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Coleman was commissioned as a second lieutenant in the U.S. Air Force in 1983 and began graduate work at the University of Massachusetts. Her research focused on polymer synthesis using the olefin metathesis reaction and polymer surface modification. In 1988, Coleman entered active duty and was assigned to Wright-Patterson Air Force Base. As a research chemist at the Materials Directorate of the Wright Laboratory, she synthesized model compounds for optical applications, such as advanced computers and data storage. Coleman also acted as a surface analysis consultant for the Long Duration Exposure Facility (launched from STS-41C in 1984 and retrieved during STS-32 in 1990). In addition to assigned duties, Coleman was a volunteer test subject for the centrifuge program at the Crew Systems Directorate of the Armstrong Aeromedical Laboratory. She set several endurance and tolerance records during her participation in physiological and new equipment studies. Coleman retired from the Air Force in November 2009.
Coleman was selected by NASA in March 1992 and reported to the Johnson Space Center in August 1992. Initially assigned to the Astronaut Office Mission Support Branch and detailed to flight software verification in the Shuttle Avionics Integration Laboratory, Coleman subsequently served as the special assistant to the Center Director, Johnson Space Center. She served in the Astronaut Office Payloads and Habitability Branch, working with experiment designers to ensure that payloads can be operated successfully in the microgravity environment of low Earth orbit. As the lead astronaut for long-term habitability issues, she led the effort to label the Russian segments of the International Space Station in English and also tracked issues, such as acoustics and living accommodations aboard the station. She served as a CAPCOM in mission control for both the space shuttle and space station for a number of years. She represented the astronaut office on the Tile Repair Team for NASA’s Return to Flight after the Columbia accident. Coleman also served as the Chief of Robotics for the Astronaut Office, tasked with overseeing astronaut robotics training and the integration of crew interfaces into new robotics systems.
Space Shuttle Training: Coleman served as a mission specialist on STS-73, trained as a backup mission specialist for an injured crewmember on STS-83, and was the lead mission specialist on STS-93 for the deployment of the Chandra X-Ray Observatory.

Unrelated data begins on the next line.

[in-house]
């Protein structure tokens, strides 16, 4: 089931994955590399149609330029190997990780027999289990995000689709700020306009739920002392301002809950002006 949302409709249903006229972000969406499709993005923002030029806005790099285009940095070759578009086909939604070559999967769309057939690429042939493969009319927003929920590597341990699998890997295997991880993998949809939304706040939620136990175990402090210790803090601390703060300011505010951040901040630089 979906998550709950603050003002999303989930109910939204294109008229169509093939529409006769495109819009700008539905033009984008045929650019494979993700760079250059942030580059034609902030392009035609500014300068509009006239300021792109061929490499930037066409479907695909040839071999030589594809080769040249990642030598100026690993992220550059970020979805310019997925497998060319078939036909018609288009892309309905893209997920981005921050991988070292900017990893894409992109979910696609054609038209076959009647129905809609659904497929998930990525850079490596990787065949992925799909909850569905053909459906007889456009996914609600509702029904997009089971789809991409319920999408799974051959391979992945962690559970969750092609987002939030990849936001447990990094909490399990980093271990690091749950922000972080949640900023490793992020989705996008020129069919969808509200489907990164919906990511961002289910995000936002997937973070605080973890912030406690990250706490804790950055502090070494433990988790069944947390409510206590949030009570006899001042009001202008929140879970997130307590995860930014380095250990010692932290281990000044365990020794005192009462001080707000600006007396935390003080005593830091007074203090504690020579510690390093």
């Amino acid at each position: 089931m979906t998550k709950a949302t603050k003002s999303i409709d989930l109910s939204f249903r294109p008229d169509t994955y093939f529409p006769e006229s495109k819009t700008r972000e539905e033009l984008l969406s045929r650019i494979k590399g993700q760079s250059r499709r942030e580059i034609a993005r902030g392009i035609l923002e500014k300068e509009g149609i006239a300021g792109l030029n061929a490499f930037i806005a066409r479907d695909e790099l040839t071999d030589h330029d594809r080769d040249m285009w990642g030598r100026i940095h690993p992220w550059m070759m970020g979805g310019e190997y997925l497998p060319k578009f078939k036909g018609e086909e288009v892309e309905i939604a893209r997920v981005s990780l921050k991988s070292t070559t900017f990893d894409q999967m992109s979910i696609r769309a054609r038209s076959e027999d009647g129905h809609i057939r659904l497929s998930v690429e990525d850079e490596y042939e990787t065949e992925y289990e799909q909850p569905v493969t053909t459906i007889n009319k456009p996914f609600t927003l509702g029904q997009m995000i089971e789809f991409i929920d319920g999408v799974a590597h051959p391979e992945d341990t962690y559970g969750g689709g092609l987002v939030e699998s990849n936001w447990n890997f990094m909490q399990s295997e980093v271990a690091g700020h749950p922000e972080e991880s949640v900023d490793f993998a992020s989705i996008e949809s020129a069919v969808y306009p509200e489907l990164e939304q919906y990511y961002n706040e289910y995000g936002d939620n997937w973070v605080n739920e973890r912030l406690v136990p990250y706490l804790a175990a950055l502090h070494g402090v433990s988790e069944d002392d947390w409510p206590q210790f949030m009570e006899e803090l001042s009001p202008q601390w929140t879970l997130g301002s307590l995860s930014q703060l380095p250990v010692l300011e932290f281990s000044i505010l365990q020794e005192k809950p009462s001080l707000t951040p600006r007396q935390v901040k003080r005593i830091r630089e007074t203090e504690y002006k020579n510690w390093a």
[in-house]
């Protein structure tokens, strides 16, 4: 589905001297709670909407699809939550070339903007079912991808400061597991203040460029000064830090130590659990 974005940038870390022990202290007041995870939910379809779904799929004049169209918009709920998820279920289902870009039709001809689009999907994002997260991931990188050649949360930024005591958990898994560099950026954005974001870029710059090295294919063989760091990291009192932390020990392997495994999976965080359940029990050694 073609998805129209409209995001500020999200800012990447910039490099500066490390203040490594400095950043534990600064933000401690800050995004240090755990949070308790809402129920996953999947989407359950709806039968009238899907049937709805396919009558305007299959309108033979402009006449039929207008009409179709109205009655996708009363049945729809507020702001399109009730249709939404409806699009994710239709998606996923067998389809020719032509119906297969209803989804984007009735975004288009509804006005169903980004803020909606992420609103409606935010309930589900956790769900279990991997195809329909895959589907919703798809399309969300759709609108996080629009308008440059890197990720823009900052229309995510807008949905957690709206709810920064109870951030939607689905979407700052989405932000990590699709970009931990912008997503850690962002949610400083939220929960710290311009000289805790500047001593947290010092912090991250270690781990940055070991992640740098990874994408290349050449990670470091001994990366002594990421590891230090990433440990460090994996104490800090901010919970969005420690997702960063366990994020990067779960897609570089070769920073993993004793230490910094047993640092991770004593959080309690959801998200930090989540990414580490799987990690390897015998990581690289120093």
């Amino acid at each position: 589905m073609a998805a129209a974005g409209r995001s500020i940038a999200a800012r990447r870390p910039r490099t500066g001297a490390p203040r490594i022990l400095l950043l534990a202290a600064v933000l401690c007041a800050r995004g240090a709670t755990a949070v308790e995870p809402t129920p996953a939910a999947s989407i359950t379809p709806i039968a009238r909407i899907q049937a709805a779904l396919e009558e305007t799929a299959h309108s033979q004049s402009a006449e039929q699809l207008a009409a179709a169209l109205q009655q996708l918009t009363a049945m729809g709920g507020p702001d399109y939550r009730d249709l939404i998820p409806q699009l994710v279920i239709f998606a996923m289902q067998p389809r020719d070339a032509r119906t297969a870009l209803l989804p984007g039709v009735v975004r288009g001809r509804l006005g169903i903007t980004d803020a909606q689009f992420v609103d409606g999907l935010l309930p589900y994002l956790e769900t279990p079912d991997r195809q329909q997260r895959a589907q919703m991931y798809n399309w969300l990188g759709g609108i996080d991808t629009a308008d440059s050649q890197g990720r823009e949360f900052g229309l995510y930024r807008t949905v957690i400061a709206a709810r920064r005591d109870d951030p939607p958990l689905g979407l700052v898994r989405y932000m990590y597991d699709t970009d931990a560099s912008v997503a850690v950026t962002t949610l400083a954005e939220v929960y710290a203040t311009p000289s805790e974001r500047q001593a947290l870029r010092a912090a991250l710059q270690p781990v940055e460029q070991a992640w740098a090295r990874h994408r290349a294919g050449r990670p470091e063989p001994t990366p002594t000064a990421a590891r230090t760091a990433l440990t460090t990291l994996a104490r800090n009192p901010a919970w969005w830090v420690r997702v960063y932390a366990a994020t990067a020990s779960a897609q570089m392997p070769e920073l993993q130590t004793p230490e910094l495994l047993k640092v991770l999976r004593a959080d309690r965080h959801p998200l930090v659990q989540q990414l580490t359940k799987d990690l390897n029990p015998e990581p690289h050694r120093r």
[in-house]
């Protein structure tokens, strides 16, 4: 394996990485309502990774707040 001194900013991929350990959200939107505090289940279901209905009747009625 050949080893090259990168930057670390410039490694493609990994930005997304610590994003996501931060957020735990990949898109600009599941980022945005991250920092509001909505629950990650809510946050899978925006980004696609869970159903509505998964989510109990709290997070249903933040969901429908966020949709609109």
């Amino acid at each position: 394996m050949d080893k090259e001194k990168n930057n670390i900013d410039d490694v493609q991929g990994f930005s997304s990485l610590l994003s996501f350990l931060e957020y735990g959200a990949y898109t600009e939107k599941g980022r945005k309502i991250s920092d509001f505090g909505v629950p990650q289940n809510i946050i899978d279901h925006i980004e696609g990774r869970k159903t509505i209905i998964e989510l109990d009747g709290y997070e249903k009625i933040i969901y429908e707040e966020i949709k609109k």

Space Station Training: Coleman acted as the backup U.S. crewmember for Expeditions 19, 20 and 21 and served as a backup crewmember for Expeditions 24 and 25 as part of her training for Expeditions 26 and 27.
SPACE FLIGHT EXPERIENCE: Coleman has logged more than 4,330 hours in space aboard the Space Shuttle Columbia and the International Space Station.
STS-73 Columbia (October 20 to November 5, 1995) was the second United States Microgravity Laboratory mission. The mission focused on materials science, biotechnology, combustion science, the physics of fluids, and numerous scientific experiments housed in the pressurized Spacelab module. In completing her first space flight, Coleman orbited the Earth 256 times, traveled more than 6 million miles and logged a total of 15 days, 21 hours, 52 minutes and 21 seconds in space.
STS-93 Columbia (July 22-27, 1999) was a 5-day mission during which Coleman was the lead mission specialist for the deployment of the Chandra X-Ray Observatory. Designed to conduct comprehensive studies of the universe, the telescope has enabled scientists to study exotic phenomena such as exploding stars, quasars and black holes. Mission duration was 118 hours and 50 minutes.
Expedition 26/27 to the International Space Station: On Coleman’s third space mission, she served as a flight engineer aboard the Russian Soyuz TMA-20 spacecraft for launch and landing and spent 159 days in space aboard the International Space Station. In addition to performing science experiments and space station system maintenance operations, she acted as the lead robotics and science officer during her tenure aboard the ISS. Exp 26/27 hosted a record number of visiting vehicles to the ISS: A total of two space shuttle missions (STS-133 and STS-134), three Russian Progress supply ships, the second Automated Transfer Vehicle from the European Space agency “Johannes Keppler” and the second Japanese supply ship “Kounatori.” Notably, Coleman was the lead robotic arm operator for the capture of Kounatori, performing the second-ever free flyer robotic capture aboard the ISS. Expedition 26 launched from Baikonur, Russia, on December 16, 2010, and Expedition 27 landed near Dzhezgazhan, Kazakhstan, on May 24, 2011, after traveling 63,345,600 miles in 2,544 orbits during 159 days in space.